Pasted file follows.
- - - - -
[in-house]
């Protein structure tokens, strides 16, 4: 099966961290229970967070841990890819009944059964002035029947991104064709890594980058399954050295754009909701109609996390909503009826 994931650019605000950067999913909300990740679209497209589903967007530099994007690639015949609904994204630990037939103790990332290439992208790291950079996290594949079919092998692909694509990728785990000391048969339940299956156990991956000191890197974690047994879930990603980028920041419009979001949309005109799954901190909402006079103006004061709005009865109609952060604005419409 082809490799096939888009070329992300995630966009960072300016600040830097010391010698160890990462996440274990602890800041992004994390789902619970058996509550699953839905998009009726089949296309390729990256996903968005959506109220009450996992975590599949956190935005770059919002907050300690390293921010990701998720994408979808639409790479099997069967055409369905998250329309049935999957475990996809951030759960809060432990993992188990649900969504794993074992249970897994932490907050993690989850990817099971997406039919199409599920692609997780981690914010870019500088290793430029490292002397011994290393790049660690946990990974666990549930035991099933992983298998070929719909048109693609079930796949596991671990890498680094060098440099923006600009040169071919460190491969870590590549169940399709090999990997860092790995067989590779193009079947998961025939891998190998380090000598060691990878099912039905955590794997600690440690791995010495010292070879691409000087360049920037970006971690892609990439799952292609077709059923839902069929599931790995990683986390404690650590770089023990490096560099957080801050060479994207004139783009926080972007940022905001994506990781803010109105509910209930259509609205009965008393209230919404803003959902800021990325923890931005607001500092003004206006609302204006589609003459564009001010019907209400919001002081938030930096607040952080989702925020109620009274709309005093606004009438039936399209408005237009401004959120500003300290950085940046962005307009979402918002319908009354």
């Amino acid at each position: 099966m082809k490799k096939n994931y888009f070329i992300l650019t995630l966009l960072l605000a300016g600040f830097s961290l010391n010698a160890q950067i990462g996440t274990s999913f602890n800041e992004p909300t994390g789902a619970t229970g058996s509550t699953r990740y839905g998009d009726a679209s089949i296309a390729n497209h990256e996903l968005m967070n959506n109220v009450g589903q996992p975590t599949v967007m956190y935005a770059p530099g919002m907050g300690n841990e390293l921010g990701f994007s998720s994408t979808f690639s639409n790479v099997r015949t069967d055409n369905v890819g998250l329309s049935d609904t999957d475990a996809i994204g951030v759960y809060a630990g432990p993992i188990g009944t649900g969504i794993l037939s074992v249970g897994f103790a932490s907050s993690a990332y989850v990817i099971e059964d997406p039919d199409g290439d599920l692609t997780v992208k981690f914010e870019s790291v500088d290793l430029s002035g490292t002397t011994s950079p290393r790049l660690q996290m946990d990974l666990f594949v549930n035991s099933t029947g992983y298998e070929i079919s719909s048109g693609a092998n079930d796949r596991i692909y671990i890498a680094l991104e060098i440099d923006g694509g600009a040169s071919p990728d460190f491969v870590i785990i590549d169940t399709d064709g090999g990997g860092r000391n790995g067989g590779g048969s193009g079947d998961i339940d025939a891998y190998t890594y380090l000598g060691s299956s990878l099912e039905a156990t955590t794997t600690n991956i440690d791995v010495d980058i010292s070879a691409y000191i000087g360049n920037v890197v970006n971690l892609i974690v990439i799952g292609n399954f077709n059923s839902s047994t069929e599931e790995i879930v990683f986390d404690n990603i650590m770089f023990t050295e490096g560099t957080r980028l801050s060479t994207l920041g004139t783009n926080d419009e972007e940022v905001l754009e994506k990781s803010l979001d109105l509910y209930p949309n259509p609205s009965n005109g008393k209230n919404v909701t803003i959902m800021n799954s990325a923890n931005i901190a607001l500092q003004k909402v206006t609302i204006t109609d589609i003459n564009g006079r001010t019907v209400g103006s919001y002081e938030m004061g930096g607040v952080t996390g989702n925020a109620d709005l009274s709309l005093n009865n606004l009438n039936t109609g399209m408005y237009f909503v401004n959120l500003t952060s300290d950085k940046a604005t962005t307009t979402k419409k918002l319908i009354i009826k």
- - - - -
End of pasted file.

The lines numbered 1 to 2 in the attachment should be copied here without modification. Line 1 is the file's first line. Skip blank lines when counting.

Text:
[in-house]
């Protein structure tokens, strides 16, 4: 099966961290229970967070841990890819009944059964002035029947991104064709890594980058399954050295754009909701109609996390909503009826 994931650019605000950067999913909300990740679209497209589903967007530099994007690639015949609904994204630990037939103790990332290439992208790291950079996290594949079919092998692909694509990728785990000391048969339940299956156990991956000191890197974690047994879930990603980028920041419009979001949309005109799954901190909402006079103006004061709005009865109609952060604005419409 082809490799096939888009070329992300995630966009960072300016600040830097010391010698160890990462996440274990602890800041992004994390789902619970058996509550699953839905998009009726089949296309390729990256996903968005959506109220009450996992975590599949956190935005770059919002907050300690390293921010990701998720994408979808639409790479099997069967055409369905998250329309049935999957475990996809951030759960809060432990993992188990649900969504794993074992249970897994932490907050993690989850990817099971997406039919199409599920692609997780981690914010870019500088290793430029490292002397011994290393790049660690946990990974666990549930035991099933992983298998070929719909048109693609079930796949596991671990890498680094060098440099923006600009040169071919460190491969870590590549169940399709090999990997860092790995067989590779193009079947998961025939891998190998380090000598060691990878099912039905955590794997600690440690791995010495010292070879691409000087360049920037970006971690892609990439799952292609077709059923839902069929599931790995990683986390404690650590770089023990490096560099957080801050060479994207004139783009926080972007940022905001994506990781803010109105509910209930259509609205009965008393209230919404803003959902800021990325923890931005607001500092003004206006609302204006589609003459564009001010019907209400919001002081938030930096607040952080989702925020109620009274709309005093606004009438039936399209408005237009401004959120500003300290950085940046962005307009979402918002319908009354």